When I was 21, I worked at a tile warehouse in the Valley and encountered the same, situation, with the occasional star or celeb dropping in to shop (I don’t recall most of them, but I remember Morgan Brittany – I’ve always been a sucker for dark hair and light eyes).

My last job out there was for an entomological supply firm. That’s insects. How close to Industry could that be? Well, did you know Hollywood employs bug wranglers? Seriously. Trained bugs. The dude who handled the spiders in Arachnophobia was a good customer.

So 25 miles and worlds away from Hollywood, the ‘burbs still have to deal with Industry. It’s ubiquitous – you always know someone who knows someone who works for it. Plus billboards, buses, cabs, sides of buildings, video screens, etc. all pimp ads for the latest blockbuster films or television series. I’ve seen advertising like it in other towns, of course, just not as plentiful as in Southern California.

Even Orange County, that bastion of conservatism amidst liberal Hollywood (actually located quite a ways south and west), isn’t immune. Hollywood may have the Industry, but the O.C. has Disneyland, a special yet not-so-different entertainment industry.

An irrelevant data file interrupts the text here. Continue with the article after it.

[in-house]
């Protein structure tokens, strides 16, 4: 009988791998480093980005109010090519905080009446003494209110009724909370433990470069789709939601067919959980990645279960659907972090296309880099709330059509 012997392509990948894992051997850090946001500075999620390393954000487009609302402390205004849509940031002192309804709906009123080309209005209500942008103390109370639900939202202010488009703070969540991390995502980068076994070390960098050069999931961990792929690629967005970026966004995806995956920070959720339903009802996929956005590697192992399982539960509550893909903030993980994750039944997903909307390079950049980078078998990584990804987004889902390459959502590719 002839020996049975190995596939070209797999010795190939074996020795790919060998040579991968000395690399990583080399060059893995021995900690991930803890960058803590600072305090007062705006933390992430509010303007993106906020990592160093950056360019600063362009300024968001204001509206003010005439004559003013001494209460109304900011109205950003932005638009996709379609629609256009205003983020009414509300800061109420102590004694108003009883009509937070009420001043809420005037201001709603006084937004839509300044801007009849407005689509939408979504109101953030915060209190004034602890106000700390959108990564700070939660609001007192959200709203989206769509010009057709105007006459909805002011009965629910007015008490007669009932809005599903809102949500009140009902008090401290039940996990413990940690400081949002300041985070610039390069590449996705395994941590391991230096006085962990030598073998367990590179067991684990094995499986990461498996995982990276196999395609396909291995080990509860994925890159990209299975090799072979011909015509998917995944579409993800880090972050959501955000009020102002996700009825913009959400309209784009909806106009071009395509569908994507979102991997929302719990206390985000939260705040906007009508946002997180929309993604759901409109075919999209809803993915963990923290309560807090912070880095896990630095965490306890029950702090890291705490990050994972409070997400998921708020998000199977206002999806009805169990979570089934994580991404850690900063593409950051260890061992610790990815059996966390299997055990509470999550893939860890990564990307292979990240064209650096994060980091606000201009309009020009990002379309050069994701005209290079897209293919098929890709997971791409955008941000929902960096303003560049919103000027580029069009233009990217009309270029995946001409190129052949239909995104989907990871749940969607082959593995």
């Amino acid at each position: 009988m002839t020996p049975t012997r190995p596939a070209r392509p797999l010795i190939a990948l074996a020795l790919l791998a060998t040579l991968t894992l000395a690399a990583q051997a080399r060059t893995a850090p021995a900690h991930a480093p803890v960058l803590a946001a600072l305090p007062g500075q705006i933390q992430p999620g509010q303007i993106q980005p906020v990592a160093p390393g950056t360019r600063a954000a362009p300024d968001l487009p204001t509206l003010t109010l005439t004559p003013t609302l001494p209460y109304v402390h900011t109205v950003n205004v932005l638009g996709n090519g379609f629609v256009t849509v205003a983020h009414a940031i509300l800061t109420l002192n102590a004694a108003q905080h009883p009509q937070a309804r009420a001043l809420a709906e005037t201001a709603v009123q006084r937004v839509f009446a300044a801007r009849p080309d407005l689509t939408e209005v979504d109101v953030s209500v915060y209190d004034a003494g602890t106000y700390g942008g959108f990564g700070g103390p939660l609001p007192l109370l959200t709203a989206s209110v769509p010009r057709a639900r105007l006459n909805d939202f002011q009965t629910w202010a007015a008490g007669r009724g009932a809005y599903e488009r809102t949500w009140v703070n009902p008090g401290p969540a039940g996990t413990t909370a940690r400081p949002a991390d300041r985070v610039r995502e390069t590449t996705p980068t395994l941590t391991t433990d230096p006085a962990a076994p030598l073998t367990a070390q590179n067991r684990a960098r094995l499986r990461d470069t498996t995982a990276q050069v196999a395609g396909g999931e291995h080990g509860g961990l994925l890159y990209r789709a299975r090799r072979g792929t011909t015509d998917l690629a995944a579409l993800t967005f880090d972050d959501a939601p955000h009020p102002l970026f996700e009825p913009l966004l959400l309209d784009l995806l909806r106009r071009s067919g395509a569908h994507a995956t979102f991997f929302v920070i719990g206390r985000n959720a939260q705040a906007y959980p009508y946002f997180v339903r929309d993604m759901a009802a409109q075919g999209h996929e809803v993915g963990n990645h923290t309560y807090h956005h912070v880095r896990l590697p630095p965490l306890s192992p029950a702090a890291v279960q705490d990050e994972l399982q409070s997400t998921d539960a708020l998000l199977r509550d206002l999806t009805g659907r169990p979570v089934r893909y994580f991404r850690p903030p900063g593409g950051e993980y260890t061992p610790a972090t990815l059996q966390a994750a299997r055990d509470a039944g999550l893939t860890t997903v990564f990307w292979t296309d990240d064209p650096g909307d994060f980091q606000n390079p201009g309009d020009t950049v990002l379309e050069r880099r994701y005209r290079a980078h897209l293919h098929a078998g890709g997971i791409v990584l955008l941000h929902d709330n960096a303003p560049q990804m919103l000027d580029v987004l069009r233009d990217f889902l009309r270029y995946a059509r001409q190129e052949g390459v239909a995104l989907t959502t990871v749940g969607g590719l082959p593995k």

Hence, pretty much all of Southern California tends to be a little more shallow and narcissistic than the rest of America, but the ‘Woods – the Hollywood / Westwood / Brentwood area – is a step above.

To say the ‘Woods are superficial is an understatement. West Hollywood is directly adjacent to Beverly Hills and folks there only respond to like kind, if you catch my drift. I once visited the same store on Rodeo Drive on two separate days, just dressed differently, and it’s no accident the preferential treatment came on the day I chose the Chanel skirt and the Hermes scarf. But that’s true of all designer stores – if you look like you can afford it, the level of service is different. Perception is everything.